The final specification for the revamp of the Minecraft Tribute PC is below. I’ve kept the components in line with the minimalistic original brief and aimed at the student gamer who obviously loves Minecraft and appreciates some pop culture in their study.

  • AMD Ryzen 2400G with VEGA 11 Graphics (Raven Ridge)
  • 16GB (2x8GB) G.SKILL SNIPERX 3400MHz DDR4 (Urban Camo)
  • ASRock B450M Steel Legend Motherboard
  • Fractal Design S24 Celsius 240mm AIO water cooling kit
  • Fractal Design Node 804 Case painted and vinyl wrapped
  • Fractal Design Edison 650W modular power supply
  • Samsung EVO 850 SATA 250GB SSD (Boot)
  • Samsung EVO 860 M.2 SATA SSD (StoreMI fast tier)
  • Pre-loved Western Digital 2TB Green HDD (StoreMI slow tier)
  • Deepcool RGB LED kit

After assembling everything together and running up Windows 10, the software installation went together without any issues. Gaming performance was per our review last year and we’ll cover it again with some more benchmarks soon as a follow up article. The PC will be used in a study now as a real world use-case for students who will do homework on the PC and play games like:

  • Minecraft
  • Sims 4
  • Spore
  • Trackmania
  • LEGO Star Wars
  • Forts
  • StarCraft II
  • World of Warships
  • CS:GO
  • Audiosurf

Whilst the graphics rating of this rig has received a technical ‘downgrade’ from the discrete (overkill) GTX 960 card to the integrated VEGA 11 graphics of the 2400G, the only reason we had the GTX 960 in the build was because integrated graphics weren’t adequate in 2015 and I had a spare card on the shelf from Gigabyte.

In the interests of being thorough, we’ve had a student use this PC for about a month for school work, web browsing and gaming (mostly Minecraft, Sims 4 and LEGO titles). The feedback was that the Minecraft Tribute PC is “quick and awesome” with no issues. The wrapped case gives the study a little more personality.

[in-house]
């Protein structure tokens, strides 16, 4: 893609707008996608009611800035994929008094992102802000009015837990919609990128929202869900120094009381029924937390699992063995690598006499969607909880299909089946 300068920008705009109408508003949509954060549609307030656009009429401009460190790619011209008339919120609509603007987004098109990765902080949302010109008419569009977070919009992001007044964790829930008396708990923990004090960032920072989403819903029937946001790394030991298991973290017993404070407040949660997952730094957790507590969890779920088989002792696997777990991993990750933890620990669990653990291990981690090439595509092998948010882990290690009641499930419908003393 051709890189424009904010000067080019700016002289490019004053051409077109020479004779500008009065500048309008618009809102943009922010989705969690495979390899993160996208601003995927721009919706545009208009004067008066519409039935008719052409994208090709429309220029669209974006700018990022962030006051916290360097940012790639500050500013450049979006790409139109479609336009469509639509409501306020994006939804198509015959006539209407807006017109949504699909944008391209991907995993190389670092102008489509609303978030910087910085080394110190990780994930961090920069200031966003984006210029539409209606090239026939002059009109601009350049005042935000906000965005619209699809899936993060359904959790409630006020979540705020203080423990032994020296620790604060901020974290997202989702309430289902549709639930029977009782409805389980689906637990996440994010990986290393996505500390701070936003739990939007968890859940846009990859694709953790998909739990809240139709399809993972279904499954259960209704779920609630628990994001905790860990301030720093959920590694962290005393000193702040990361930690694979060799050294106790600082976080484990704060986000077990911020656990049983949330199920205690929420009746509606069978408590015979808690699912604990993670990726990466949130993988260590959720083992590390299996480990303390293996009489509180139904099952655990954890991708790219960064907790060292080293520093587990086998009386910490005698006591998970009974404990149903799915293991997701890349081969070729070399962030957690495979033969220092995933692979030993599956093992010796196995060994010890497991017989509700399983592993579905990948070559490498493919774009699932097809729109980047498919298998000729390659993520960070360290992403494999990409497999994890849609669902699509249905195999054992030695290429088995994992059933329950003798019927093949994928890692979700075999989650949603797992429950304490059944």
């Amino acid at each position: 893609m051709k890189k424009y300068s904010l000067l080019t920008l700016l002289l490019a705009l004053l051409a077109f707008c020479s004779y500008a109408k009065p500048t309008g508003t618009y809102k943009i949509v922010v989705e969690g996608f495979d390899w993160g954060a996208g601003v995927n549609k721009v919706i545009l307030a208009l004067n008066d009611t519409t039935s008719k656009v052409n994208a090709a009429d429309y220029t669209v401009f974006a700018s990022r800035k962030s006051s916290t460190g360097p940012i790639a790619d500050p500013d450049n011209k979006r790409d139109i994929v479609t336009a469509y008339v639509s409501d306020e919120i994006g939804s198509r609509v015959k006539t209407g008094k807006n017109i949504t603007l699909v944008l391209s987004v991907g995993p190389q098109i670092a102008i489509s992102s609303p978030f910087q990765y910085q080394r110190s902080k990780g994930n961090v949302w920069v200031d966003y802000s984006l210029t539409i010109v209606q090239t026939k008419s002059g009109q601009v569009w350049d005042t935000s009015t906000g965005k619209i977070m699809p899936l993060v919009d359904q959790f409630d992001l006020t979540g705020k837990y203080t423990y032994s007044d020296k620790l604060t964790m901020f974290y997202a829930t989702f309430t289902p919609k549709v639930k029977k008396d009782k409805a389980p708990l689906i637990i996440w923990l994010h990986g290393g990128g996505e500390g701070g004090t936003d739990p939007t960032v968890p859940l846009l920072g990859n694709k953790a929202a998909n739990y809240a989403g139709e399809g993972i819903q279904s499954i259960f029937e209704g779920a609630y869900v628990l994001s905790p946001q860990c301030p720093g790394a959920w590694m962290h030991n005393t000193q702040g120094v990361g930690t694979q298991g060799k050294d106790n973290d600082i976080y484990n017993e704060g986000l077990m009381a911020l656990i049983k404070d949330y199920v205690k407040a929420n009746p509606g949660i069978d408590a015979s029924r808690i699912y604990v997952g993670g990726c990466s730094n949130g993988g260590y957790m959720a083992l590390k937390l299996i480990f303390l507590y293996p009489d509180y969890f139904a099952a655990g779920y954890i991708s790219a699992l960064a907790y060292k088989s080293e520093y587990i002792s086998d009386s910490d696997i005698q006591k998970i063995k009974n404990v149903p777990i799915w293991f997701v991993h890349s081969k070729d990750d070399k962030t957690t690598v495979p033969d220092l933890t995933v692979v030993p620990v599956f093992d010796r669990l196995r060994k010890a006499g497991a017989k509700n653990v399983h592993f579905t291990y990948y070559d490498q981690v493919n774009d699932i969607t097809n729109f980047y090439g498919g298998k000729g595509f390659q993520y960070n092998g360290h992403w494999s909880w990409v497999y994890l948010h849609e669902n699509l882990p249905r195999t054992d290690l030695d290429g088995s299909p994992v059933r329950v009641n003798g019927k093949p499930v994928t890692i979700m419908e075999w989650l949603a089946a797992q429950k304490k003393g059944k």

Any visits to events for this PC will now be more limited as the case has endured a lot over the journey. That said, this refresh has revitalised the core platform allowing the Minecraft Tribute PC to live on for another few years at least as a talking point and unique custom PC mod. In many ways, the 2019 refresh is what the ideal build would have been when it was first envisaged.

Time for some acknowledgements.

I’d like to sincerely thank AMD, ASRock and Fractal Design for making this refresh possible – without their support it simply would not have happened.

I also want to thank Mojang for the inspiration – Minecraft has given so many people a place to explore and showcase their creativity. Personally, I’ve had some hilarious and rewarding moments with my family on a locally hosted server just for us, building and solving problems together.

If you have any questions about the performance, the build or any benchmarks you’d like us to run, send us an email or leave a comment and we’ll see what we can do.